If the government operated like every other organization in society, it would have to prove that it is the best at providing services in order for people to voluntarily choose to fund it.
Why is that a preposterous idea? The government is simply an organization that funds itself by force. It has no incentive to provide its services in an efficient manner. Even if it completely fails to do so, it still receives the same amount of funding.
The way it stands, the US government would go completely bankrupt (even more so than it already is) because no rational assessment would lead to the conclusion that the government provides services in an efficient, cost-effective manner.
Would people fund wars, welfare, social security, and the DMV voluntarily? Not likely, which is why it is necessary for the government to steal our money in order to fund them.
What if you disagree with a government program? What if you think a particular war the government wants to fight is immoral? What if a government program uses your tax money to fund abortion, or something else that you disagree with? Too bad. They’re going to take your money by force, and fund those programs anyways. If you disagree, and refuse to give them your money, they’ll send men in costumes to throw you in a cage. What other business or organization has that power?
Let’s say we’ve broken the government’s monopoly up, and forced them to compete with other organizations. They can no longer force you to fund their programs and services. They have to convince people to send them money voluntarily. No one buys their inefficient services, they go bankrupt, and the public land and assets are liquidated. Then what?
A lot of people would still demand the services that our government provides right now. There will be a giant void in the market, which means that organizations will compete with each other to provide those services in the cheapest, most effective manner.
Say you’re very rich and you want to set up a private, for-profit city to compete for the markets demand for a structured society. You will have to compete with other private cities, which means you have to buy the best land, and provide the best judicial system, streets, hospitals, schools, police, and defense services in order to stay competitive.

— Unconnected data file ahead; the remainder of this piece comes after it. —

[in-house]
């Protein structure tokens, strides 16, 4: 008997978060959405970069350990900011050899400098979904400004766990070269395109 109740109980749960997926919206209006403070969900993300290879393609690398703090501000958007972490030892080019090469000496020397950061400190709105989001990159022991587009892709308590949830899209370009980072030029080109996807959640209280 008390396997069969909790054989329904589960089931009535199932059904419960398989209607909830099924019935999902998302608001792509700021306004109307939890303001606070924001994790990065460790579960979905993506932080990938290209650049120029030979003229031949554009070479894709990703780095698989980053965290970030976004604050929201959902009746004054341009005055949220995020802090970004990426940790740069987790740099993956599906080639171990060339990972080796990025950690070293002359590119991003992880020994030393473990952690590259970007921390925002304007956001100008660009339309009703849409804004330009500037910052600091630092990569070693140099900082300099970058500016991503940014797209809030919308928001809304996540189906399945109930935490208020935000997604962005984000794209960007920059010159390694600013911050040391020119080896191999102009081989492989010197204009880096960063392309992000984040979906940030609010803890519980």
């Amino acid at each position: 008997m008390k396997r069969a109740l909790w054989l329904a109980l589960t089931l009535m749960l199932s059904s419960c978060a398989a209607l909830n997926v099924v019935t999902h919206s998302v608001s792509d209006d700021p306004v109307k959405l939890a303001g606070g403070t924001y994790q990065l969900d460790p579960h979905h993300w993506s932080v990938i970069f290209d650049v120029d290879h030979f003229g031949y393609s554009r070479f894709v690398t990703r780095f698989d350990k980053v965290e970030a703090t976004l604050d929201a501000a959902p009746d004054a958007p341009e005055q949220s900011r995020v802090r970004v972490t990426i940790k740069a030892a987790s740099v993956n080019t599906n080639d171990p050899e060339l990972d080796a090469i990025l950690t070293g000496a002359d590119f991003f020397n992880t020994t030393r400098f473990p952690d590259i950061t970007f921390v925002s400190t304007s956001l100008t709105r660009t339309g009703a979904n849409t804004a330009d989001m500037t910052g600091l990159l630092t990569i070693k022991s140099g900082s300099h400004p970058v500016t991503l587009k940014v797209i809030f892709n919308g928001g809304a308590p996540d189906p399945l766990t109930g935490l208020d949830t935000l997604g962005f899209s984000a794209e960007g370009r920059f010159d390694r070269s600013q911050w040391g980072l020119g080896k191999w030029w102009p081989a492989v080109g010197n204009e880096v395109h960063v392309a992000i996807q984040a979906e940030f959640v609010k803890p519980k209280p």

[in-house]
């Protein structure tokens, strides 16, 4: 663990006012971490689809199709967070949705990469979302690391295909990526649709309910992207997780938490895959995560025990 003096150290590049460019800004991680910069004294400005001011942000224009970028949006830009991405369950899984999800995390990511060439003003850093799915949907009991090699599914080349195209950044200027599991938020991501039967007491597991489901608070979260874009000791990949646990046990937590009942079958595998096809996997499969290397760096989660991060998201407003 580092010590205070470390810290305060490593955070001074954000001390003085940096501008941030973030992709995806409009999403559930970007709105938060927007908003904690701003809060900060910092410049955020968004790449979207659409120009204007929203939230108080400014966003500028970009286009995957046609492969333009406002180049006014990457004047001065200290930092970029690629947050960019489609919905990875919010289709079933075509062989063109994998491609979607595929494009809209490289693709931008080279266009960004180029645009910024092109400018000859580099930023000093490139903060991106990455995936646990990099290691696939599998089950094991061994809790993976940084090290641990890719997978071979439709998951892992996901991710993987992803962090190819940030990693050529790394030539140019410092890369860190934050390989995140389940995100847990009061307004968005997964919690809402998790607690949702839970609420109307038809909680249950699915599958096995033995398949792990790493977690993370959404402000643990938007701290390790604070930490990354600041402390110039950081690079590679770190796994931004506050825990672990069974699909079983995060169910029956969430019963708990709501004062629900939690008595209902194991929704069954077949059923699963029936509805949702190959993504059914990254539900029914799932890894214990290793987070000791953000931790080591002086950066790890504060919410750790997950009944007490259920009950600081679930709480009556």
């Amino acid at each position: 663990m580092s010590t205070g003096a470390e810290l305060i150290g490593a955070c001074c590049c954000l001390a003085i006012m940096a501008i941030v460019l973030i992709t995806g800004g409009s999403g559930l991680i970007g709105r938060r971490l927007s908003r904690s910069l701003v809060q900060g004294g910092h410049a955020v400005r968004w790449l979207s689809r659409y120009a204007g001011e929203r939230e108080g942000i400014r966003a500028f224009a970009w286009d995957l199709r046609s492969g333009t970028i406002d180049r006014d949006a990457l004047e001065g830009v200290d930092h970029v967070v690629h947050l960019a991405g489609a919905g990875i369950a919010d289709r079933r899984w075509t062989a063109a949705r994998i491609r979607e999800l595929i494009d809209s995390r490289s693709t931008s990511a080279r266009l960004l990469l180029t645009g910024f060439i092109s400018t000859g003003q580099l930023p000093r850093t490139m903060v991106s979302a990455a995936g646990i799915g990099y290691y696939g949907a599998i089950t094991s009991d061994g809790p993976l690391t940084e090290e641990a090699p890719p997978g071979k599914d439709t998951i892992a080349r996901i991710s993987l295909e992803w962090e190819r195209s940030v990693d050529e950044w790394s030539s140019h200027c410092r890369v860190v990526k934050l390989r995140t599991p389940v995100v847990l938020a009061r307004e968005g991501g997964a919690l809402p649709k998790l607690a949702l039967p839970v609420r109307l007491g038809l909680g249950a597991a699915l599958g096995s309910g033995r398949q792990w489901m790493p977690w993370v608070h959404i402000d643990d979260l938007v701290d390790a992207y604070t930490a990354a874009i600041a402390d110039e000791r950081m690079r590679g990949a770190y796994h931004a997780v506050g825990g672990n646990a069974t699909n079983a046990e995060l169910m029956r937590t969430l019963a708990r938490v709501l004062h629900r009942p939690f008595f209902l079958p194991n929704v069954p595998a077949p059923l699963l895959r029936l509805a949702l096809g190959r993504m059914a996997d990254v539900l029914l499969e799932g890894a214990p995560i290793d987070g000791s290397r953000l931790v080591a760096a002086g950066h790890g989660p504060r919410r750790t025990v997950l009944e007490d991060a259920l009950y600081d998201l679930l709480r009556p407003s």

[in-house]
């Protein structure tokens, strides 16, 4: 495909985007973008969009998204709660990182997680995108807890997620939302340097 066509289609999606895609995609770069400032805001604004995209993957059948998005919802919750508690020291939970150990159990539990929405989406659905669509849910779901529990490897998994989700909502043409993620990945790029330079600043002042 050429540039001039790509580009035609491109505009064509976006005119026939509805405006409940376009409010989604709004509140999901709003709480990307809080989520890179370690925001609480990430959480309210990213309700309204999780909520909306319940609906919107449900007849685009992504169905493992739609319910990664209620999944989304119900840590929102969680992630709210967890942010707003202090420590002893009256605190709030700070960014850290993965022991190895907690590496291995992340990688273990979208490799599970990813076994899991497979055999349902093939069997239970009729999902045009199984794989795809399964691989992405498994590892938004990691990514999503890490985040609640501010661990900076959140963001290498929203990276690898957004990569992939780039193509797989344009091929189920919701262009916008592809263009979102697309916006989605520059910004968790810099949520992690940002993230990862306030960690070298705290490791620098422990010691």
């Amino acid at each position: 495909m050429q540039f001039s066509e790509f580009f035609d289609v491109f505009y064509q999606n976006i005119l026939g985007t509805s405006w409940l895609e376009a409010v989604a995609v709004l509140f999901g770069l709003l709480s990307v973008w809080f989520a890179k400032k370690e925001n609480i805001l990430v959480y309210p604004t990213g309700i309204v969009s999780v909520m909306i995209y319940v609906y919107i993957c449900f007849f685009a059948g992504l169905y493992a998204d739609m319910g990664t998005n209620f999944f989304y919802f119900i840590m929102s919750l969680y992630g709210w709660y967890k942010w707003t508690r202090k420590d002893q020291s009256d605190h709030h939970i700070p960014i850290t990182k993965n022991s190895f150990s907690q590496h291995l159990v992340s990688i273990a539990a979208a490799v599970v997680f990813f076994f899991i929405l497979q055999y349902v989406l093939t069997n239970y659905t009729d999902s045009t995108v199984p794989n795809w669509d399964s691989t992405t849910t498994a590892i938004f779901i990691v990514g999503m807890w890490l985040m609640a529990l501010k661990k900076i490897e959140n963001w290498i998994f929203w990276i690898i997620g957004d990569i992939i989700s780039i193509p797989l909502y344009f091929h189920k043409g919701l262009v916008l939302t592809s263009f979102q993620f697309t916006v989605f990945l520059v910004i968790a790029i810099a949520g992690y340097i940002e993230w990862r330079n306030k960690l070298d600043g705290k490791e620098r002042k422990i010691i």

Then you have to hire the best judges, cops, building and construction contractors, teachers, and military members who will provide the best service for the money. Any service that customers demand, you must provide at a high quality, for a low price. (Government does not have these incentives, so they do the opposite; provide the lowest quality for the highest price.)
If you think the notion of a private city is far-fetched, consider Paul Romer’s Charter Cities initiative, which “focuses on the potential for startup cities to fast track reform. By building new cities in special zones, countries can leverage the ongoing wave of urbanization, generating new options for reform-minded leaders and new choices for families in search of better places to live and work.”
You can also check out the Seasteading Institute. The Seasteading Institute “is a nonprofit 501(c)(3), working to enable seasteading communities – floating cities – which will allow the next generation of pioneers to test new ideas for government. The most successful can then inspire change in governments around the world.”
In our hypothetical scenario, you buy some of that land the government is liquidating, and set up your private city, and charge people to live there, in exchange for the services you provide.
This would mean that societies are built up around what the society itself deems best and most desirable. If people in a society demand that the environment be protected, then private ownership is the solution. People take care of land and resources they own, because it’s in their own best interest. You change the oil and take care of the vehicles you own, but you don’t change the oil in a rental car.
If society thinks it a good and desirable idea to provide charity and help for people who can’t afford to live in a private city, they can do that voluntarily as well.
Government is simply one way to provide the solutions to problems most people already want to solve anyways. It’s a fallacy to say that the environment will be destroyed, or that poor people will suffer without government. In fact, I can quickly prove that poor people would be much better off without government.
In the absence of six decades of regulations, a median annual household income would have been $330,000, instead of the current $53,000.
But who needs an extra $277,000 per year anyway when we can have free birth control and endless wars?